We successfully demonstrated the doping of asilicon surface with electrochemically active ferrocene moietiescovalently attached to n-Si(111). The in situ STS study demonstrated unexpected ambipolar FET behaviour of the Si-ferrocene hybrid sample. Control experiments with electrochemicallyinert octene samples show convincingly that allenhancement effects observed in the tunnelling current response are directly related to the presence of the redoxactiveferrocene unit.<.

You can read more about this work here: Artem Mishchenko, Mufida Abdualla, Alexander Rudnev, Yongchun Fu, Andrew R. Pike and Thomas Wandlowski Chem. Commun., 2011, 47, 9807-9809

 

Click” modification of DNA templated nanowires

Diagram of “Click” modification of DNA templated nanowires 

DNA templated nanowires of a pentynyl-modified poly2-(2-thienyl)-pyrrole undergo functionalisation via “click chemistry” and retain their 1D-nanostructure and conductive properties.

This work was largely performed by Jennifer Hannant, Joe Hedley and Jonny Pate as part of their PhD and MChem research projects.

Here we report the preparation of a conducting DNA-based nanowire system that can be readily functionalised. The approach uses individual strands of DNA to template thegrowth of a conducting polymerfrom monomers of N-pentynyl-2-(2-thienyl)-pyrrole. The resulting supramolecularpolymer/DNA material is formed as nanowires which can undergo functionalisation using ‘‘click’’ chemistry. Through EFM studieswe confirm that the polymer/DNA nanowires are electrically conducting and that they remain conductive after functionalisation via the ‘‘click’’ reaction.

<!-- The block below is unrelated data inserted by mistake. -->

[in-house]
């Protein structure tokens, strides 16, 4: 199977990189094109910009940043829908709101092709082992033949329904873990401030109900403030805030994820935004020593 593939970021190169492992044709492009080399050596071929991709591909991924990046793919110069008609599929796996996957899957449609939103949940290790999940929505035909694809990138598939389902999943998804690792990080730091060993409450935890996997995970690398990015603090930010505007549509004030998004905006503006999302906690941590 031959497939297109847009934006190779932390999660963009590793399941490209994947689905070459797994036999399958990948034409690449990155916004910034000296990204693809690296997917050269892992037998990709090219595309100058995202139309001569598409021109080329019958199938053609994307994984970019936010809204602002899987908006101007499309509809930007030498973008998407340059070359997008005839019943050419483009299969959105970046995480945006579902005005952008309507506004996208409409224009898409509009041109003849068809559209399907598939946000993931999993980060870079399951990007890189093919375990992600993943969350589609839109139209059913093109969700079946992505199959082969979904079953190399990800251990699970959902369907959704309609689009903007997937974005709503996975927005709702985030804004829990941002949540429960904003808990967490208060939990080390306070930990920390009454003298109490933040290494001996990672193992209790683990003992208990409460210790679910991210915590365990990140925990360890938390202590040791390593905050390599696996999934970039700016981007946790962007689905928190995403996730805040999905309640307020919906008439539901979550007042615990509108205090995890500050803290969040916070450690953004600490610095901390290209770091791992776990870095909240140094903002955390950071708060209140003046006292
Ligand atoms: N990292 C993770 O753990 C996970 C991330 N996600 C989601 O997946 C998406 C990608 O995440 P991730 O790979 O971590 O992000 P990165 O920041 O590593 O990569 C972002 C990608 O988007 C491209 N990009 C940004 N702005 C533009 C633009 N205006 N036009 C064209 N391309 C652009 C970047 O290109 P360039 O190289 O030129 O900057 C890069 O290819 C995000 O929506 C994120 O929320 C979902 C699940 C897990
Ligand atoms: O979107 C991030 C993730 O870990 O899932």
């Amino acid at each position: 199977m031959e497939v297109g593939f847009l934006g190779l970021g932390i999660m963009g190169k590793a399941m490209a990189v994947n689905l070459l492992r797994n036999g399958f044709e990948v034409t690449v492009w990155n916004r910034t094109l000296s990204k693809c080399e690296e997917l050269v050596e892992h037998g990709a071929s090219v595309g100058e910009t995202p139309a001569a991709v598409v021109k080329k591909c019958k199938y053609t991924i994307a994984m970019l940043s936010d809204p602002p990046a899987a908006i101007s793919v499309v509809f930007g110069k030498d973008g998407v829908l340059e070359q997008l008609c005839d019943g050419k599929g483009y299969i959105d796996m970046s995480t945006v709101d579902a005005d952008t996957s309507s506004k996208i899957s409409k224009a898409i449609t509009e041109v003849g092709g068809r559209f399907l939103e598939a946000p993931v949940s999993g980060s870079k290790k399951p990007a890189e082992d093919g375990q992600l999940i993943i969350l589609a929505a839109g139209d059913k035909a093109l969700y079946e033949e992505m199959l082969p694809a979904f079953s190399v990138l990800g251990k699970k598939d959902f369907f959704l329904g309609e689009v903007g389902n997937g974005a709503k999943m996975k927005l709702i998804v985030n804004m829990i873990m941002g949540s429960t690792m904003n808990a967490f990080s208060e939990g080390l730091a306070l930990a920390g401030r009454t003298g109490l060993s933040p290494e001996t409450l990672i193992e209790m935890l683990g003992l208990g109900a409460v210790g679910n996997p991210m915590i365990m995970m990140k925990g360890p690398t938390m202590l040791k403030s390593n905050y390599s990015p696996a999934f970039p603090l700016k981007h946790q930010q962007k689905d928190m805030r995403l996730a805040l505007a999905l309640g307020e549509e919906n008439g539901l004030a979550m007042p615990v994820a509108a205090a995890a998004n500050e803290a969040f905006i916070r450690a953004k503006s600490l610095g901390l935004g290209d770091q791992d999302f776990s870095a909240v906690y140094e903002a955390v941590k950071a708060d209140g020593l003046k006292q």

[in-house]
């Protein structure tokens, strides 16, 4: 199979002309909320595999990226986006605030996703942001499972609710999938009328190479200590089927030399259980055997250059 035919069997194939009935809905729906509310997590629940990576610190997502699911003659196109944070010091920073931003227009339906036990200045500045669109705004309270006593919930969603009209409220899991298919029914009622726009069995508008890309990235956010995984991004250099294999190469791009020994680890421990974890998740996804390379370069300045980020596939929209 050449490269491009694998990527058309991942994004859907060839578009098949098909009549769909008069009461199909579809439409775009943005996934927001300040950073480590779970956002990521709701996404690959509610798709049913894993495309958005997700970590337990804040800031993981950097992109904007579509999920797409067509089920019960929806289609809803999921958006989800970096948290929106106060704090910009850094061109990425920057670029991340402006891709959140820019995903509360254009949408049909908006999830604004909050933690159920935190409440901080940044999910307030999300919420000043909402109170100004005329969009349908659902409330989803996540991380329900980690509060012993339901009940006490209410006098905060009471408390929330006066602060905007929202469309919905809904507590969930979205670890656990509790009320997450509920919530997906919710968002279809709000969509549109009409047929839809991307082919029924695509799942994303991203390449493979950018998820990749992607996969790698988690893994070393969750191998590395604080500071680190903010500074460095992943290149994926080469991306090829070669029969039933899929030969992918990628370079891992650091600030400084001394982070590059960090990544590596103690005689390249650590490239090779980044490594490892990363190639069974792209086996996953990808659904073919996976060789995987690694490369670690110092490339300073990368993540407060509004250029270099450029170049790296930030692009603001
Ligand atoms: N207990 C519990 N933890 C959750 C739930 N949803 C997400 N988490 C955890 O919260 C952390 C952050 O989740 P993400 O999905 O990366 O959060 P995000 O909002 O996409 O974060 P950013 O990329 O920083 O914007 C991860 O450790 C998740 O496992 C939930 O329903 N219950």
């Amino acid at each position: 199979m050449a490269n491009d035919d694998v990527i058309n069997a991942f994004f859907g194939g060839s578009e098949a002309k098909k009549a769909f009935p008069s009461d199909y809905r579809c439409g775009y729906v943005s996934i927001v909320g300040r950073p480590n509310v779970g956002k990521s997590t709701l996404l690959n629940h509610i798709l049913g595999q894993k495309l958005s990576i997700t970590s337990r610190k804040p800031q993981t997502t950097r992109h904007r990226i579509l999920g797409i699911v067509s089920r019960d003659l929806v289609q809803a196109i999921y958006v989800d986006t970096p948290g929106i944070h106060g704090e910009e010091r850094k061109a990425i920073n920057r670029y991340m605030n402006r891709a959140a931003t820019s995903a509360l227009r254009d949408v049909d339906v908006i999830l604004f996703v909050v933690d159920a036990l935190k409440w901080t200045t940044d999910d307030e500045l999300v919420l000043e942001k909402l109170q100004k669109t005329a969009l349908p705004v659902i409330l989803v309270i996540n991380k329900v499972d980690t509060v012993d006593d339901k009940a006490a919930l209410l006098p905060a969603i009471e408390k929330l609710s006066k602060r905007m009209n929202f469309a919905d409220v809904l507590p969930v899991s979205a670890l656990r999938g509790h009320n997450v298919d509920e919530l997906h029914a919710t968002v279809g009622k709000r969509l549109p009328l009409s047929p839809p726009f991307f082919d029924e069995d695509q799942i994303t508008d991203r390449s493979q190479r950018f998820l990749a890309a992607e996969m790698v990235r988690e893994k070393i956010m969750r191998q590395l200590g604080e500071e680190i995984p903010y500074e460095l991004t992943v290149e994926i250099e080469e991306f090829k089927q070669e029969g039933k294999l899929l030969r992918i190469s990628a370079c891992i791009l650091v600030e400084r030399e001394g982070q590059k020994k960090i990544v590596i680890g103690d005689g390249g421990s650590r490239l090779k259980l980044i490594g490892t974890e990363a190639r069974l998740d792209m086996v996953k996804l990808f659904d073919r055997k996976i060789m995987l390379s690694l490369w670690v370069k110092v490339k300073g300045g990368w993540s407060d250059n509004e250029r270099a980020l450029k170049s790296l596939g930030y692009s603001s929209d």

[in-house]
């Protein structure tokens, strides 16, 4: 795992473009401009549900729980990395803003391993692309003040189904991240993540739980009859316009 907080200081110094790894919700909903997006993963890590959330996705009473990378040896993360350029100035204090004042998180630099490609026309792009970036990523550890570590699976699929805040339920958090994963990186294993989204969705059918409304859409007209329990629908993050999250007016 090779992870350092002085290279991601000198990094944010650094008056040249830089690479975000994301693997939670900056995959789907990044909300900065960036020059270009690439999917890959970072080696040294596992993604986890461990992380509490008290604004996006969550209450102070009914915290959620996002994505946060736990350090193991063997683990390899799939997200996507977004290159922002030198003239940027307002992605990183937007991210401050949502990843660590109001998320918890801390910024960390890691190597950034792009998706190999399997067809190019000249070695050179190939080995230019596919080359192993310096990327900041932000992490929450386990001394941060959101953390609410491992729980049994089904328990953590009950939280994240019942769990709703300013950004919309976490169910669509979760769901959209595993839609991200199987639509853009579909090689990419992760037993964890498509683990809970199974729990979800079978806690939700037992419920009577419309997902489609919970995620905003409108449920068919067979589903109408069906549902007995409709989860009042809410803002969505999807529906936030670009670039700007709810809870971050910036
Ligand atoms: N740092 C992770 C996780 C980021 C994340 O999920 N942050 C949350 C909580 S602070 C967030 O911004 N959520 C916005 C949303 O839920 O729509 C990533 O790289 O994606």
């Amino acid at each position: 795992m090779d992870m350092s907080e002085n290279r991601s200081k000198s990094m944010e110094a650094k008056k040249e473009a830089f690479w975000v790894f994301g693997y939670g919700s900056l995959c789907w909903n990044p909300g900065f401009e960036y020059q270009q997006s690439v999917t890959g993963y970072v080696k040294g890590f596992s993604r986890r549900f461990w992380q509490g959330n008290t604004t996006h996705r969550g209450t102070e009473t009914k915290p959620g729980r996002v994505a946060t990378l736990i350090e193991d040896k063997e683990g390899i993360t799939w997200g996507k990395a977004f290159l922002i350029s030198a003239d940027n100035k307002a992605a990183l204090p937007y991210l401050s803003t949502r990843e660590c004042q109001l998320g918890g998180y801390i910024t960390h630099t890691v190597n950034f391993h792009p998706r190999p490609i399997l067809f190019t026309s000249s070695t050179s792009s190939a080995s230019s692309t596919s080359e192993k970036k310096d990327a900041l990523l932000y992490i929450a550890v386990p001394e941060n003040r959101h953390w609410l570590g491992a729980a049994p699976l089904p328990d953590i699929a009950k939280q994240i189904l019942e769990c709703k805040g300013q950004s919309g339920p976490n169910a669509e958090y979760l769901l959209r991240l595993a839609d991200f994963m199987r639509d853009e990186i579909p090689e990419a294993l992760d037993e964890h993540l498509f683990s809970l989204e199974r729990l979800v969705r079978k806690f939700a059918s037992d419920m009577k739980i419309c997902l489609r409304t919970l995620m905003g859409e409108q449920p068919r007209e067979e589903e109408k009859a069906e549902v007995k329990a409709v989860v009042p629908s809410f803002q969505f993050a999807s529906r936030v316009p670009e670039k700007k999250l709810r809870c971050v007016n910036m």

This methodology has potential for the development of conductive nanowires as sensing elements with a wide range of applications; the azido derivative of a receptor group is simply‘‘clicked’’ onto the nanowire sensor/transducer. Conducting polymer nanowires bring the advantage of significantly enhanced sensitivity over an electrode/polymer-film system due to the massively increased surface/volume ratio. Therefore changes in the conductivity of the polymer/DNA nanowirehybrid system described here may hold potential for use in molecular electronics or even single molecule detection.

You can read more about this work here: Jennifer Hannant, Joseph H. Hedley, Jonathan Pate, Adam Walli, Said A. Farha Al-Said, Miguel A. Galindo, Bernard A. Connolly, Benjamin R. Horrocks, Andrew Houlton and Andrew R. Pike  Chem. Commun., 2010, 46, 5870-5872